Epic bugs: the curious case of the first sailor

Mariner 1

Next time when you come across a job ad with a title “Full time Range Safety Officer”, do have a read as it could be of interest to you. Over here in the UK, most people would associate a “range” with a  “large cooking stove with burners or hotplates and one or more ovens, all of which are kept continually hot”. This job is nothing to do with that, you will not be employed by a retirement home to make sure that the old dears don’t burn themselves on the cooker.

Instead, you will be one of the most destructive forces in nature, using the minimum of your muscle energy to destroy hundreds of millions of dollars of the most advanced devices the world has ever seen in a matter of fractions of a second. Yeah baby.

Easily googleable history hasn’t recorded who was the NASA’s person in charge of the safety of personnel and assets (the said “range safety officer”) that in 1962 pressed the button that started the self-destruction of Mariner 1 spacecraft. Nor do we know how he or she felt about it. As a proud employee of the NASA’s esteemed Jet Propulsion Laboratory, a committed team player, he or she would have experienced utmost levels of stress that sent him or her into a prolonged depression. Alternatively, as an average human being, it may just have (secretly) been a “yes!” or “who’s the daddy?” moment. We’ll never know.

So what happened to Mariner 1?  It malfunctioned and it was destroyed. But did it malfunction?

The Spacecraft

The main mission of Mariner 1 was to fly by Venus and collect important scientific data. It didn’t have a camera but what it had was cutting edge science and tech.  The project cost $18.6million, close to $150million in today’s money. It would have been the first interplanetary aircraft, the first human contraption to reach other planets.

Mariner’s rocket, known as Atlas-Agena, had associated two radar systems that were supposed to monitor her speed and distance and relay that data back to ground computers for analysis and advice on the trajectory of the rocket, making sure it was on the right path.

Having two radars feeding data involved certain level of synchronisation as there was a small time difference between the signals coming from the radars (43 ms to be precise) . The formula that was applied to compensate for this tiny time delay included maths that involved an operation which had two variations: the basic one represented with symbol “R” and a slightly different noted as “R with Overbar” R with overbar. The difference was that the version with the overbar was grouping some values together and as such was outputting somewhat different results to ordinary “R”.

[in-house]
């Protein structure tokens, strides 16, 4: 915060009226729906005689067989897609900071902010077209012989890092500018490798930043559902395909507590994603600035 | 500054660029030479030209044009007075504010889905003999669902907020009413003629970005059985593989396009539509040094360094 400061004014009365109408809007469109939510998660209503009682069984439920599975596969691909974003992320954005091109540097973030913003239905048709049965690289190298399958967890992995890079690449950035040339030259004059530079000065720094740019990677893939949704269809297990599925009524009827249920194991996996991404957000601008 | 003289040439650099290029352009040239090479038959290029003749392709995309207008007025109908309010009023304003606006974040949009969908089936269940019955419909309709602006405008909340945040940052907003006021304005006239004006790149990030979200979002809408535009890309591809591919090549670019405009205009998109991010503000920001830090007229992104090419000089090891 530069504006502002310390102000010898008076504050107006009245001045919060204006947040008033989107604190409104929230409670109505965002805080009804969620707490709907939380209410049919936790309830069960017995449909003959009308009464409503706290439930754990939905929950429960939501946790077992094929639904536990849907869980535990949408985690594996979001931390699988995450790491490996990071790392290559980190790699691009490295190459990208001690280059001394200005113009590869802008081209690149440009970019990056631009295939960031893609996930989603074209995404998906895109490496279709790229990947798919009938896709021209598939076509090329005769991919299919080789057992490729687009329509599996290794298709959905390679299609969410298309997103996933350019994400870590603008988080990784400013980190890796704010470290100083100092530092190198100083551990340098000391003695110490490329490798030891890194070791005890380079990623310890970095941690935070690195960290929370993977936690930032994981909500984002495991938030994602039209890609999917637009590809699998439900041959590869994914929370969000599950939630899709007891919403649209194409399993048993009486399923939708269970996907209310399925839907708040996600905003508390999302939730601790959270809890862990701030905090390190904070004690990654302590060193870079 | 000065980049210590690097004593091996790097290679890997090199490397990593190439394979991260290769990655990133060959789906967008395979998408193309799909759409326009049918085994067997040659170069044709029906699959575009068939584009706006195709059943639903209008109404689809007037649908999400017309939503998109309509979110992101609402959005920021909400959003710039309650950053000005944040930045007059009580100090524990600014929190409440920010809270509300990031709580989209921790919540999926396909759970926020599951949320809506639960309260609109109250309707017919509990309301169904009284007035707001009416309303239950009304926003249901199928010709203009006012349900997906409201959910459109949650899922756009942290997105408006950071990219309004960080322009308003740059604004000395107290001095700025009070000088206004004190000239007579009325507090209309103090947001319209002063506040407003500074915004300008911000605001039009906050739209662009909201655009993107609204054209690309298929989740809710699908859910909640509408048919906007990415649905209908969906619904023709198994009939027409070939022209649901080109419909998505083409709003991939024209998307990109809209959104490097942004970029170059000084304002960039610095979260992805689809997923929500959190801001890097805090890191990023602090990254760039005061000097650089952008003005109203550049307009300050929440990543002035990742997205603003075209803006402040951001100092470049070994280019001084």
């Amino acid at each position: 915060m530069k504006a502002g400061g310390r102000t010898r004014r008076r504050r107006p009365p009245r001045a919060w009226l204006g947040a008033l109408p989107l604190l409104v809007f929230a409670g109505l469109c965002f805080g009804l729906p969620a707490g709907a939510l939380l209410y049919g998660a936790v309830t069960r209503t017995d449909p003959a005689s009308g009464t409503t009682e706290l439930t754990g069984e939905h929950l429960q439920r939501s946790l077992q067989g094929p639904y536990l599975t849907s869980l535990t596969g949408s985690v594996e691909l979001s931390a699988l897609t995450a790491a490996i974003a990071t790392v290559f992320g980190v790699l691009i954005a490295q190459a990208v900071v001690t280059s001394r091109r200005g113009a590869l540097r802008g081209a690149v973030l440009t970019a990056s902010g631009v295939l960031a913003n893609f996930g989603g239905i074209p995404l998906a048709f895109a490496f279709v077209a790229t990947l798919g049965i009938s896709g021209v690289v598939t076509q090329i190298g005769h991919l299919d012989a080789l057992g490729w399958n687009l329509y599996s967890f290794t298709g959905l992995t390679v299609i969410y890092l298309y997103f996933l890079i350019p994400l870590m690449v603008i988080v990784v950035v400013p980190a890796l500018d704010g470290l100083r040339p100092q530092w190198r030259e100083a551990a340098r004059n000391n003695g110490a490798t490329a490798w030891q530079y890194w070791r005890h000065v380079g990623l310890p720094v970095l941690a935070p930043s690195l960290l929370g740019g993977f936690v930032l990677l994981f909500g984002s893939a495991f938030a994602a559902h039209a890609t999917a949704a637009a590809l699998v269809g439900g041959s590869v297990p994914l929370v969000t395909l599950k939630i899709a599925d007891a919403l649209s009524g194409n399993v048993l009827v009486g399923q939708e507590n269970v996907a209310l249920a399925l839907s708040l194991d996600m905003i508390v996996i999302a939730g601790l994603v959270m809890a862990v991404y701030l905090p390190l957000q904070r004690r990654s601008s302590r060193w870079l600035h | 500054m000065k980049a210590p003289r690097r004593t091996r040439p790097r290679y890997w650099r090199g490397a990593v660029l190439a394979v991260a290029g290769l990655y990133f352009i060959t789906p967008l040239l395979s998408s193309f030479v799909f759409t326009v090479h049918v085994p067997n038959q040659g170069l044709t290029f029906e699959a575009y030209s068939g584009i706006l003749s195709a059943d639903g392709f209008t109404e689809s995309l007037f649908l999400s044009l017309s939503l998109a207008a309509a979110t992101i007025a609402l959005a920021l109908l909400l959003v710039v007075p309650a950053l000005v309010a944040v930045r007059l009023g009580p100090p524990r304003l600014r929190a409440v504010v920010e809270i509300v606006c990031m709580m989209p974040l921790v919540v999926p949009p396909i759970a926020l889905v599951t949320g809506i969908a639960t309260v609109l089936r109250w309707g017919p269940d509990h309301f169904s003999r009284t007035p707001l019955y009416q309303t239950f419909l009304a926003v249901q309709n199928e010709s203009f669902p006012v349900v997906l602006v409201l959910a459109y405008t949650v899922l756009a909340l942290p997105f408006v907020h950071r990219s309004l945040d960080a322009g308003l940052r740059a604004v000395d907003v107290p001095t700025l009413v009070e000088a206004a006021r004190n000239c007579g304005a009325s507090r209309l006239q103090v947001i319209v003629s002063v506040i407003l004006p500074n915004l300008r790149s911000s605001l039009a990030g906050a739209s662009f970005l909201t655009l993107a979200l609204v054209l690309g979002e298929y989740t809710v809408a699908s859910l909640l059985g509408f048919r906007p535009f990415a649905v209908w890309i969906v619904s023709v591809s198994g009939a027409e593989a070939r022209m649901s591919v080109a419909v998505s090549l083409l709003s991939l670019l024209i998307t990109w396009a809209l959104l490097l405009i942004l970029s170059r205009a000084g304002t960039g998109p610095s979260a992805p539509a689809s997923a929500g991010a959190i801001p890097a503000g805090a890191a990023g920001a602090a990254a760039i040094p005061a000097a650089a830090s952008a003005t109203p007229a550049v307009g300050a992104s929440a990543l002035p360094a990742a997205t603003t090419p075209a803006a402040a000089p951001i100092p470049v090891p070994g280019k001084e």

The Launch

Here comes the plot: when the formula was inputted into the computer, the poor soul that was typing it omitted  to enter the “overbar” variation an instead put in plain “R”.

So now, on 22 July 1962, the Marner 1 on Atlas-Agena is launched and is happily climbing through the atmosphere sticking religiously to its prescribed trajectory. The monitoring radars are doing their job and sending the correct information to the ground control but the computers processing the data, WITHOUT THE OVERBAR, are concluding that the rocket is slightly off the trajectory and are sending signals for correction.

As you would imagine this leads to trouble, and due to false corrections, the rocket gets increasingly pulled away from its trajectory. Finally, 293 seconds into the launch, our hero from the beginning of this story, the Range Safety Officer, decides that he must act to protect the world at large from a stray rocket, presses the (presumably) red button and watches on the TV screens the most expensive firework NASA has ever financed.

The Epilogue

And that is the sad story of the luckless sailor, the Mariner 1. Ironically, the “overbar” fiasco was intentionally wrongly reported by the popular press as the “hyphen” fiasco, on the basis that no-one would know  what an overbar is whereas everyone knows what a hyphen is. Even the great Arthur C. Clarke called it "the most expensive hyphen in history". Et tu Brute.

There is a happy-ending however. As it was the time of plenty for aerospace research, NASA pulled up their socks and in less than 5 weeks, launched the “lady in waiting”, the Mariner 2 spacecraft, that successfully accomplished Mariner 1’s mission. Although it is no longer communicating with us, it  is still out there somewhere, orbiting the Sun and enjoying its retirement with no range safety officer insight.

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